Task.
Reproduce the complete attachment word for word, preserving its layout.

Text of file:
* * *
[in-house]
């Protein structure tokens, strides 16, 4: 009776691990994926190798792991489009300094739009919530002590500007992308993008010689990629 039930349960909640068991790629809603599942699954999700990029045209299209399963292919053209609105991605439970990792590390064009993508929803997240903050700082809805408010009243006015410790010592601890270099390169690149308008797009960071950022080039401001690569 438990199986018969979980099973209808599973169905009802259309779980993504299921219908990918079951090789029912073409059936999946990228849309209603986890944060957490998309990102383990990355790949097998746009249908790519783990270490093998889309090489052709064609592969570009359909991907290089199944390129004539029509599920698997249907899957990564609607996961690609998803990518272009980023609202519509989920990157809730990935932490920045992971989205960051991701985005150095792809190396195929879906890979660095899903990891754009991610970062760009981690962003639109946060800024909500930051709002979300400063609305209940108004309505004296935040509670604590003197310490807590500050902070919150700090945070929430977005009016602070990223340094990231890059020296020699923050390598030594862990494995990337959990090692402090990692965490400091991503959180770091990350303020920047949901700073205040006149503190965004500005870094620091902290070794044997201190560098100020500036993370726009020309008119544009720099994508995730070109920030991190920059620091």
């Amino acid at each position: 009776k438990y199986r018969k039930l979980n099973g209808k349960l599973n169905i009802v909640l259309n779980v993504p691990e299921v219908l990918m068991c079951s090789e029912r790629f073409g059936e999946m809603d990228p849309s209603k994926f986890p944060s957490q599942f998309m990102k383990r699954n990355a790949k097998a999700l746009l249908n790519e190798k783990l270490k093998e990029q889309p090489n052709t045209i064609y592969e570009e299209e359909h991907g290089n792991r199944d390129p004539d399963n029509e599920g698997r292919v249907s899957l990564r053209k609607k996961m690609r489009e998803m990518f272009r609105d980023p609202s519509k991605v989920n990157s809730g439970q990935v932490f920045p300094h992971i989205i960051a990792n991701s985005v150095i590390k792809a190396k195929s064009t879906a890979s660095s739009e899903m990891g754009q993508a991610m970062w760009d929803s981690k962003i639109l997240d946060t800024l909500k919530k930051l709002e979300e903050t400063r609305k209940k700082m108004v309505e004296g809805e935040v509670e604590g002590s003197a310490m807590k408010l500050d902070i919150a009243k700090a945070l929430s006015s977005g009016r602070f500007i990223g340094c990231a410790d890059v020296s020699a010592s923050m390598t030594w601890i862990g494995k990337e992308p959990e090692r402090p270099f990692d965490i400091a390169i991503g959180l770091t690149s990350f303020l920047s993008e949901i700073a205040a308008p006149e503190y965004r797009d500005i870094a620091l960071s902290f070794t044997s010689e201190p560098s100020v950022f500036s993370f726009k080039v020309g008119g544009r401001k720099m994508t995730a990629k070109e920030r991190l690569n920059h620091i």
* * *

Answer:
[in-house]
């Protein structure tokens, strides 16, 4: 009776691990994926190798792991489009300094739009919530002590500007992308993008010689990629 039930349960909640068991790629809603599942699954999700990029045209299209399963292919053209609105991605439970990792590390064009993508929803997240903050700082809805408010009243006015410790010592601890270099390169690149308008797009960071950022080039401001690569 438990199986018969979980099973209808599973169905009802259309779980993504299921219908990918079951090789029912073409059936999946990228849309209603986890944060957490998309990102383990990355790949097998746009249908790519783990270490093998889309090489052709064609592969570009359909991907290089199944390129004539029509599920698997249907899957990564609607996961690609998803990518272009980023609202519509989920990157809730990935932490920045992971989205960051991701985005150095792809190396195929879906890979660095899903990891754009991610970062760009981690962003639109946060800024909500930051709002979300400063609305209940108004309505004296935040509670604590003197310490807590500050902070919150700090945070929430977005009016602070990223340094990231890059020296020699923050390598030594862990494995990337959990090692402090990692965490400091991503959180770091990350303020920047949901700073205040006149503190965004500005870094620091902290070794044997201190560098100020500036993370726009020309008119544009720099994508995730070109920030991190920059620091």
């Amino acid at each position: 009776k438990y199986r018969k039930l979980n099973g209808k349960l599973n169905i009802v909640l259309n779980v993504p691990e299921v219908l990918m068991c079951s090789e029912r790629f073409g059936e999946m809603d990228p849309s209603k994926f986890p944060s957490q599942f998309m990102k383990r699954n990355a790949k097998a999700l746009l249908n790519e190798k783990l270490k093998e990029q889309p090489n052709t045209i064609y592969e570009e299209e359909h991907g290089n792991r199944d390129p004539d399963n029509e599920g698997r292919v249907s899957l990564r053209k609607k996961m690609r489009e998803m990518f272009r609105d980023p609202s519509k991605v989920n990157s809730g439970q990935v932490f920045p300094h992971i989205i960051a990792n991701s985005v150095i590390k792809a190396k195929s064009t879906a890979s660095s739009e899903m990891g754009q993508a991610m970062w760009d929803s981690k962003i639109l997240d946060t800024l909500k919530k930051l709002e979300e903050t400063r609305k209940k700082m108004v309505e004296g809805e935040v509670e604590g002590s003197a310490m807590k408010l500050d902070i919150a009243k700090a945070l929430s006015s977005g009016r602070f500007i990223g340094c990231a410790d890059v020296s020699a010592s923050m390598t030594w601890i862990g494995k990337e992308p959990e090692r402090p270099f990692d965490i400091a390169i991503g959180l770091t690149s990350f303020l920047s993008e949901i700073a205040a308008p006149e503190y965004r797009d500005i870094a620091l960071s902290f070794t044997s010689e201190p560098s100020v950022f500036s993370f726009k080039v020309g008119g544009r401001k720099m994508t995730a990629k070109e920030r991190l690569n920059h620091i």